Music of the Week — March 25, 2007
For ISB Fans

Sunday Night Journal — March 25, 2007

Discovering Traherne (2)

I mentioned last week that this has so far been a rather unreflective Lent for me. The main problem is the medium by which you’re reading this. It doesn’t do any good, or not much, to turn off the television and stop the flow of hysterical “news” from that source, or to silence the pop music, if you’re still spending an inordinate amount of time reading news and commentary and mere gossip on the web. There are several social or political questions on which I’d really like to comment, but with a great effort of will I’m going to shove them aside until after Easter, and focus on Traherne.

The Traherne work which was rediscovered in 1897, the Centuries of Meditations, seems to be the source of the greatest enthusiasm for his work. It’s a series of five sets of one hundred brief meditations (except that the fifth Century is incomplete). I have deliberately refrained from reading any more about this work until I have read the work itself, as I prefer to have my first encounter with a writer relatively uninfluenced by the opinions of others. I won’t be surprised, though, to find out that certain parts of the first Century in particular are popular outside Christian circles—for instance, its use in the song lyric I quoted last week. It would be possible to portray him as a naïve and perhaps soft-headed spiritual optimist, perhaps even as a New Ager. I can easily imagine him being treated in the sentimental way that St. Francis was in the movie Brother Sun, Sister Moon. Indeed a Catholic reader can hardly avoid thinking of Traherne’s spirituality as somewhat Franciscan, but as with Francis, the cute and cozy image can only be maintained by excluding and ignoring a great deal of what was clearly most important to the man himself.

Unlike Francis, of course, Traherne is known to us primarily as a writer, and it’s not his spiritual insight alone but his poetic articulation of it that make him so appealing. What I appreciate most in him so far is his emphasis on gratitude for the mere fact of existence and its simplest constituents. From the first Century, number 2:

Is not the vision of the WORLD an Amiable Thing? Do not the Stars shed Influences to Perfect the Air? Is not that a marvellous Body to Breath in? To visit the Lungs: repair the Spirits: revive the Sences: Cool the Blood: fill the Empty Spaces between the Earth and Heavens; and yet give Liberty to all Objects?

The great joy in life is the contemplation and love of all things, and that love is no insipid or detached benevolence:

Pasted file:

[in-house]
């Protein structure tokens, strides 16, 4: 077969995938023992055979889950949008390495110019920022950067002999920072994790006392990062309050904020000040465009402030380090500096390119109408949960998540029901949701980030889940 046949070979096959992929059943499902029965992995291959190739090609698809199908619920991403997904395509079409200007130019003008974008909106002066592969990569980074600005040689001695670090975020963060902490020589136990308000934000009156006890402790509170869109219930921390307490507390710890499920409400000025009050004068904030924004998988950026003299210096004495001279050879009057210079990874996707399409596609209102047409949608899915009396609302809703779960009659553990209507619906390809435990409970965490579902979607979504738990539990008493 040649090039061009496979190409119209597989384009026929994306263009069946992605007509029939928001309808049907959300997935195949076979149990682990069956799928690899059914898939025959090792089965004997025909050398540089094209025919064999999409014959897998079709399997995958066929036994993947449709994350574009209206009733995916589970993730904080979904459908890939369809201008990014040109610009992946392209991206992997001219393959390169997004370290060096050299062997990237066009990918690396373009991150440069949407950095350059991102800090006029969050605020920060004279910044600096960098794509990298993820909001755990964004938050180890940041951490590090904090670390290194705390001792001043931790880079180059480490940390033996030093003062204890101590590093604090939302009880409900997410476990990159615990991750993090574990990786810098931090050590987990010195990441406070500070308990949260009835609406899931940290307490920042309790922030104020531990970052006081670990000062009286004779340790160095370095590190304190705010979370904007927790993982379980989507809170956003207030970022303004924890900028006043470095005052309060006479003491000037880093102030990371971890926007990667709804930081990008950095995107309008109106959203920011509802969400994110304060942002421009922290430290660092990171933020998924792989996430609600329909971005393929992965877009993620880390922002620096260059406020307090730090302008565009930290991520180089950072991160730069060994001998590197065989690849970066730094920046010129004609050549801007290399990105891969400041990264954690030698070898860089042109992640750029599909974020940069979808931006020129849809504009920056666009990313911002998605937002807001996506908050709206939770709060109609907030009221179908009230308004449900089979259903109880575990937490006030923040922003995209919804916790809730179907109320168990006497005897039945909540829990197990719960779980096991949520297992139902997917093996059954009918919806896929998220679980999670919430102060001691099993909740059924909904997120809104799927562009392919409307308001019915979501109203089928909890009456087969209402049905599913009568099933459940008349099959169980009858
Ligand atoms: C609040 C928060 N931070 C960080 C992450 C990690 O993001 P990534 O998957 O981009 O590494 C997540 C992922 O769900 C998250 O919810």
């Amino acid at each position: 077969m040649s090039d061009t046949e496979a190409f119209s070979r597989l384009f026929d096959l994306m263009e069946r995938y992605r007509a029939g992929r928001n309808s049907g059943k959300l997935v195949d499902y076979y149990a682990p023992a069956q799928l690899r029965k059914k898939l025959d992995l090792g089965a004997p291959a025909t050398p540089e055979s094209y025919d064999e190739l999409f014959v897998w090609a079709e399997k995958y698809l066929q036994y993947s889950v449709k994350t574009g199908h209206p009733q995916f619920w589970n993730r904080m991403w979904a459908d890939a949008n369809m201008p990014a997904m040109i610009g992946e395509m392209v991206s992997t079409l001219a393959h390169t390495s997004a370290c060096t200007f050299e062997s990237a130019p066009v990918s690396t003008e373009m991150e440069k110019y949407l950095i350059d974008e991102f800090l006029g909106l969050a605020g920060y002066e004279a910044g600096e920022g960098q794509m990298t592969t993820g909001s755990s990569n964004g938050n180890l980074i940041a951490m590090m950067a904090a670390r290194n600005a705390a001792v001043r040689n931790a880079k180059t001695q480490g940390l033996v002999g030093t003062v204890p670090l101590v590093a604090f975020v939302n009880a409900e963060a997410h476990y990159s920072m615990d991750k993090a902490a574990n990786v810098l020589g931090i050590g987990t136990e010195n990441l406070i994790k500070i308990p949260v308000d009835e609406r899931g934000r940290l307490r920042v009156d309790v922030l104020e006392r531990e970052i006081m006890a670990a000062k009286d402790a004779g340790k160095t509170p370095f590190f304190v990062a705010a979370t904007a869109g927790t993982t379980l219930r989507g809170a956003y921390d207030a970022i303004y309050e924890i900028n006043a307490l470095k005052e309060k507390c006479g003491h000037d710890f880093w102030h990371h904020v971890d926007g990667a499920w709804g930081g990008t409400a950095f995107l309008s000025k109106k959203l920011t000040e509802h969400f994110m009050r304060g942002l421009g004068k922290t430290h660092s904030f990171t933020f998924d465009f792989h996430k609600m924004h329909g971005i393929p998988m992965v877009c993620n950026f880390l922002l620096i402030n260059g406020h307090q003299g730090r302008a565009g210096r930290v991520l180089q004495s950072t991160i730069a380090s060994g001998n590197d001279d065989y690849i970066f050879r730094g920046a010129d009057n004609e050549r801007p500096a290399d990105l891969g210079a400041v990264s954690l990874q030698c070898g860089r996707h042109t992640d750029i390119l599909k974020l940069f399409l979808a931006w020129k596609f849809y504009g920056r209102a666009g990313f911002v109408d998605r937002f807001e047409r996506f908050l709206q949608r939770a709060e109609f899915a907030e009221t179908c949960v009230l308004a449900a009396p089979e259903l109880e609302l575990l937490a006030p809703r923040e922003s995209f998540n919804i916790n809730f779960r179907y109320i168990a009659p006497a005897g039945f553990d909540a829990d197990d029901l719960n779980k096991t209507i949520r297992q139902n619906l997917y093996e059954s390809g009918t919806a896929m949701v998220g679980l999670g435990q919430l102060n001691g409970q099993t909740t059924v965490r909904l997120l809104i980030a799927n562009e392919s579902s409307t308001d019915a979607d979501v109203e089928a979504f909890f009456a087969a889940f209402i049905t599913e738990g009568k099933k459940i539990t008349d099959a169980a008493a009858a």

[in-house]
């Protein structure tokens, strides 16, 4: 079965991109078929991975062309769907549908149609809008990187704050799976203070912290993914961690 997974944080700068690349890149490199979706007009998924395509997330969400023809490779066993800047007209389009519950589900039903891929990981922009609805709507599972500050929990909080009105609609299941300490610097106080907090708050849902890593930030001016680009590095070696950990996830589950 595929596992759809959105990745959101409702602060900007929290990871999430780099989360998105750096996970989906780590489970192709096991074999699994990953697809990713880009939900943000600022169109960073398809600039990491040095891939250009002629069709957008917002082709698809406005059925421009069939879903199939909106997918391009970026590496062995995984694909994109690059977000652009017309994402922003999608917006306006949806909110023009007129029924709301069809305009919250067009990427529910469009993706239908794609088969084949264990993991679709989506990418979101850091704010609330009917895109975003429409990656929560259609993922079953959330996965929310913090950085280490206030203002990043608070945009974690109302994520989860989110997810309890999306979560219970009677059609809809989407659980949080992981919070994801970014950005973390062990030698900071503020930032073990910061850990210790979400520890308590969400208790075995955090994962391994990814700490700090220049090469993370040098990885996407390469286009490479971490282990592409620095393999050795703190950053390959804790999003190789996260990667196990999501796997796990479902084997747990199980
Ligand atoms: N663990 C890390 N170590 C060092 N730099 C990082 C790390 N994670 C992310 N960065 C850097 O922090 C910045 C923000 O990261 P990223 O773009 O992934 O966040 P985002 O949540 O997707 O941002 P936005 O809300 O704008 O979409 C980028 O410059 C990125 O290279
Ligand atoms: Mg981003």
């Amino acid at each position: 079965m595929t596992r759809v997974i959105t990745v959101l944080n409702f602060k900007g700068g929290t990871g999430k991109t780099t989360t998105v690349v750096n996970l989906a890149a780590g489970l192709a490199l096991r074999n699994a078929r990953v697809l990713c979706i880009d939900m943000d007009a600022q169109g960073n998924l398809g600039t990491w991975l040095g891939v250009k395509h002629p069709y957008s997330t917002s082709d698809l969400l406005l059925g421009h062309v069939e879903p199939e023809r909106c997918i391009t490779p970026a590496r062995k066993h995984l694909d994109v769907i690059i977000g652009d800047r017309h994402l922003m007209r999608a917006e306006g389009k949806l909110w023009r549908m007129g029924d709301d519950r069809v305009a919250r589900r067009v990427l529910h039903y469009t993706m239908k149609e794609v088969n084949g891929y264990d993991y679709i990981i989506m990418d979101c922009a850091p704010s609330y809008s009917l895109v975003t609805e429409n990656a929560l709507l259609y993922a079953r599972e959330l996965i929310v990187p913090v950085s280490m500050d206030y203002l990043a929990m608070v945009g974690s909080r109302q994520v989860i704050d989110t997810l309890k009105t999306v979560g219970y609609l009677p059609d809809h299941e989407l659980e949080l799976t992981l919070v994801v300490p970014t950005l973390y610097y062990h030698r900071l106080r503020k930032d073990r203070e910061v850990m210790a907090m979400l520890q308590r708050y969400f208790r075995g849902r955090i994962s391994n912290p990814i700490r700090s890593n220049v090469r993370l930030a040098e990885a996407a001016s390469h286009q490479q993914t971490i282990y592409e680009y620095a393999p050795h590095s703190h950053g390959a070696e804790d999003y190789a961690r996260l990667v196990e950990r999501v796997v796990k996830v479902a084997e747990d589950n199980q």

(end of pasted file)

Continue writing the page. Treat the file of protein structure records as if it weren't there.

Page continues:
That violence wherewith som times a man doteth upon one Creature, is but a little spark of that love, even towards all, which lurketh in his Nature. We are made to love: both to satisfy the Necessity of our Active Nature, and to answer the Beauties in every Creature. By Lov our souls are married and sodderd to the creatures: and it is our Duty like GOD to be united to them all. We must lov them infinitely but in God, and for God: and God in them: namely all His Excellencies Manifested in them. When we dote upon the Perfections and Beauties of some one Creature: we do not love that too much, but other things too little. Never was anything in this World loved too much, but other things too little. Never was anything in this World loved too much, but many Things hav been loved in a fals Way: and in all too short a Measure. (2-66)

To answer the Beauties in every Creature: this is an idea which may be found in some of the great theologians—I’m not well enough read in them to be sure—but it certainly doesn’t get, in Christian conversation in general, the emphasis and the winsome expression found here. I take “sodderd,” by the way, to be some variant or early form of “soldered”—which, I just discovered, is an etymological neighbor of “solid.”

He condemns ingratitude as strongly as he praises gratitude: where there are ingratitude and un-love, there is Hell. After speaking of Hell as the place where all blessings are lost, he adds:

But it was no Great Mistake to say, That to have Blessings, and not to Prize them is to be in Hell. For it maketh them ineffectual, as if they were Absent. Yea in som respect it is Worse then to be in Hell. It is more vicious, and more Irrational. (1-47)

Next week, a look at Traherne’s striking views of God’s reasons for creating.



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